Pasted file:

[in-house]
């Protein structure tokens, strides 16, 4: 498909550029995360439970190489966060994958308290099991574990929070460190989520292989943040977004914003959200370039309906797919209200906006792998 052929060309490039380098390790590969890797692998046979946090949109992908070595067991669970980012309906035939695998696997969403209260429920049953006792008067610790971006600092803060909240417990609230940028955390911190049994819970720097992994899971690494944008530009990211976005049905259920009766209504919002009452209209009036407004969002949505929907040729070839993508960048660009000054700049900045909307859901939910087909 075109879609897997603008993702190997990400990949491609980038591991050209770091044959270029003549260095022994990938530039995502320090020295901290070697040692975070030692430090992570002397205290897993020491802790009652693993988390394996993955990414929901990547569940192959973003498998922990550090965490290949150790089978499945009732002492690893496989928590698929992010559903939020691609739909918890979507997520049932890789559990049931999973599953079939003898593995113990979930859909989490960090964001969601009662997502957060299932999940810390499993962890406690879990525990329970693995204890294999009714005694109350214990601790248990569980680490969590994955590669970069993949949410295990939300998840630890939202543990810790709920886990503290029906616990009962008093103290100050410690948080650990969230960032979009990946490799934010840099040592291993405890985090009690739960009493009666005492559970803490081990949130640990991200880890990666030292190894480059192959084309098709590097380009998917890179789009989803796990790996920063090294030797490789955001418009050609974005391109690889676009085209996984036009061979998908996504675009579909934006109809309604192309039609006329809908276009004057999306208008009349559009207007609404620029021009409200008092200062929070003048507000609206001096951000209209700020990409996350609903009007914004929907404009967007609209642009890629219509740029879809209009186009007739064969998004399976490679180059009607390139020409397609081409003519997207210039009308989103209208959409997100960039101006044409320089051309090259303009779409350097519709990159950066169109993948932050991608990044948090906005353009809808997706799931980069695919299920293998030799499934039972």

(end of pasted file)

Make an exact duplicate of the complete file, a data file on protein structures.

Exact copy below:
[in-house]
């Protein structure tokens, strides 16, 4: 498909550029995360439970190489966060994958308290099991574990929070460190989520292989943040977004914003959200370039309906797919209200906006792998 052929060309490039380098390790590969890797692998046979946090949109992908070595067991669970980012309906035939695998696997969403209260429920049953006792008067610790971006600092803060909240417990609230940028955390911190049994819970720097992994899971690494944008530009990211976005049905259920009766209504919002009452209209009036407004969002949505929907040729070839993508960048660009000054700049900045909307859901939910087909 075109879609897997603008993702190997990400990949491609980038591991050209770091044959270029003549260095022994990938530039995502320090020295901290070697040692975070030692430090992570002397205290897993020491802790009652693993988390394996993955990414929901990547569940192959973003498998922990550090965490290949150790089978499945009732002492690893496989928590698929992010559903939020691609739909918890979507997520049932890789559990049931999973599953079939003898593995113990979930859909989490960090964001969601009662997502957060299932999940810390499993962890406690879990525990329970693995204890294999009714005694109350214990601790248990569980680490969590994955590669970069993949949410295990939300998840630890939202543990810790709920886990503290029906616990009962008093103290100050410690948080650990969230960032979009990946490799934010840099040592291993405890985090009690739960009493009666005492559970803490081990949130640990991200880890990666030292190894480059192959084309098709590097380009998917890179789009989803796990790996920063090294030797490789955001418009050609974005391109690889676009085209996984036009061979998908996504675009579909934006109809309604192309039609006329809908276009004057999306208008009349559009207007609404620029021009409200008092200062929070003048507000609206001096951000209209700020990409996350609903009007914004929907404009967007609209642009890629219509740029879809209009186009007739064969998004399976490679180059009607390139020409397609081409003519997207210039009308989103209208959409997100960039101006044409320089051309090259303009779409350097519709990159950066169109993948932050991608990044948090906005353009809808997706799931980069695919299920293998030799499934039972």